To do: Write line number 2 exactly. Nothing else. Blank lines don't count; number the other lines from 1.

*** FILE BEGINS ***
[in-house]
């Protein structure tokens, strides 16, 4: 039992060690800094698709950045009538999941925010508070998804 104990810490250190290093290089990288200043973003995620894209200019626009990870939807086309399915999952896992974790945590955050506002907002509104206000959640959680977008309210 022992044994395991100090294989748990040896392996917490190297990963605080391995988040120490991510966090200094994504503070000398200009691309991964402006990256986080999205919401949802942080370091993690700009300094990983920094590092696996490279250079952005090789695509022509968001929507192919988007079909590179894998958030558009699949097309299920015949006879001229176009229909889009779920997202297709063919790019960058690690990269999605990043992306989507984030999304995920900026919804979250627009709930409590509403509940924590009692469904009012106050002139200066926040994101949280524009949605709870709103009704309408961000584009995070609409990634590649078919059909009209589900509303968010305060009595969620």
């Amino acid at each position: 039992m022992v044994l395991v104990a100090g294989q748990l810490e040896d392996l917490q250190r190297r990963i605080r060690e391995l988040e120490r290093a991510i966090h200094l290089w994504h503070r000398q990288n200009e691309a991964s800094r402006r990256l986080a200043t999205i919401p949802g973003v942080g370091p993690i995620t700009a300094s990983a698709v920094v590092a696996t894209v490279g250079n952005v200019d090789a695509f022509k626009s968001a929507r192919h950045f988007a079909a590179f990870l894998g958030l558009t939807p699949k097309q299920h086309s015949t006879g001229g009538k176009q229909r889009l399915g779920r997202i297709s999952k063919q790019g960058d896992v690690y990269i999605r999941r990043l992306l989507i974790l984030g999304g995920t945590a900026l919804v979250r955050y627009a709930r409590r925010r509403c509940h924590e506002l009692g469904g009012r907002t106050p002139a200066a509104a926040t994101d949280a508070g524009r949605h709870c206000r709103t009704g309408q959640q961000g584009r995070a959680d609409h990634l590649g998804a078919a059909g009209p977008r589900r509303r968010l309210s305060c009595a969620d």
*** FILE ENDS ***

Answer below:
């Protein structure tokens, strides 16, 4: 039992060690800094698709950045009538999941925010508070998804 104990810490250190290093290089990288200043973003995620894209200019626009990870939807086309399915999952896992974790945590955050506002907002509104206000959640959680977008309210 022992044994395991100090294989748990040896392996917490190297990963605080391995988040120490991510966090200094994504503070000398200009691309991964402006990256986080999205919401949802942080370091993690700009300094990983920094590092696996490279250079952005090789695509022509968001929507192919988007079909590179894998958030558009699949097309299920015949006879001229176009229909889009779920997202297709063919790019960058690690990269999605990043992306989507984030999304995920900026919804979250627009709930409590509403509940924590009692469904009012106050002139200066926040994101949280524009949605709870709103009704309408961000584009995070609409990634590649078919059909009209589900509303968010305060009595969620």